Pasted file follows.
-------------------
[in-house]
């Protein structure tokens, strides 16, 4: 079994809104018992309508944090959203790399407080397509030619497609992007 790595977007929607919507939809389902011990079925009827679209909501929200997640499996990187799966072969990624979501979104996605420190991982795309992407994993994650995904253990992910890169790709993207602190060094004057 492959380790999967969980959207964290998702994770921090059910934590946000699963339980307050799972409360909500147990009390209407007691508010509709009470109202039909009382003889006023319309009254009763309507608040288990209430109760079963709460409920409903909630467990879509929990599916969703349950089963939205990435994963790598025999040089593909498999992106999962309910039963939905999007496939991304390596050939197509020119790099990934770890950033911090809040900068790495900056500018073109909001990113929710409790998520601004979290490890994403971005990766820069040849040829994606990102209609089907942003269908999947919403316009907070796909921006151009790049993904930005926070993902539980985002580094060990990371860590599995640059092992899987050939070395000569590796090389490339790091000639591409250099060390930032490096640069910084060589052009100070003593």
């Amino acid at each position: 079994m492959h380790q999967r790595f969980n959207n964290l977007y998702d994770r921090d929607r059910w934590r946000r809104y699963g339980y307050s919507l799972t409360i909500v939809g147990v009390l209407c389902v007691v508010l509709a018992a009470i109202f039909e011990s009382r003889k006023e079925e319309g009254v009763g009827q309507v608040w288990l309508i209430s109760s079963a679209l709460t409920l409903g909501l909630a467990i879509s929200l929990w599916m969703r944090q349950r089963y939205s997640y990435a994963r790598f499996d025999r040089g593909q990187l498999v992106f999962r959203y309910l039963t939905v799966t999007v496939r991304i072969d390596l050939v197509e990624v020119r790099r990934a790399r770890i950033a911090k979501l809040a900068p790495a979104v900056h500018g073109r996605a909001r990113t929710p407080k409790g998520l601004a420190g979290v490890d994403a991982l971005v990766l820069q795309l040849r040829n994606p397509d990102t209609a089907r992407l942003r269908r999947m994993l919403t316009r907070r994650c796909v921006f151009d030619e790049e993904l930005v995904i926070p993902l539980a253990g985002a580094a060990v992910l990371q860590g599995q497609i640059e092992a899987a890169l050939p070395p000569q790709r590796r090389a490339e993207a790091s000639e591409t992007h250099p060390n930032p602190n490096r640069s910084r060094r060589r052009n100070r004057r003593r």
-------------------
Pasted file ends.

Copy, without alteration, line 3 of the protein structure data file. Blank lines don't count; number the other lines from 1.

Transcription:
């Amino acid at each position: 079994m492959h380790q999967r790595f969980n959207n964290l977007y998702d994770r921090d929607r059910w934590r946000r809104y699963g339980y307050s919507l799972t409360i909500v939809g147990v009390l209407c389902v007691v508010l509709a018992a009470i109202f039909e011990s009382r003889k006023e079925e319309g009254v009763g009827q309507v608040w288990l309508i209430s109760s079963a679209l709460t409920l409903g909501l909630a467990i879509s929200l929990w599916m969703r944090q349950r089963y939205s997640y990435a994963r790598f499996d025999r040089g593909q990187l498999v992106f999962r959203y309910l039963t939905v799966t999007v496939r991304i072969d390596l050939v197509e990624v020119r790099r990934a790399r770890i950033a911090k979501l809040a900068p790495a979104v900056h500018g073109r996605a909001r990113t929710p407080k409790g998520l601004a420190g979290v490890d994403a991982l971005v990766l820069q795309l040849r040829n994606p397509d990102t209609a089907r992407l942003r269908r999947m994993l919403t316009r907070r994650c796909v921006f151009d030619e790049e993904l930005v995904i926070p993902l539980a253990g985002a580094a060990v992910l990371q860590g599995q497609i640059e092992a899987a890169l050939p070395p000569q790709r590796r090389a490339e993207a790091s000639e591409t992007h250099p060390n930032p602190n490096r640069s910084r060094r060589r052009n100070r004057r003593r």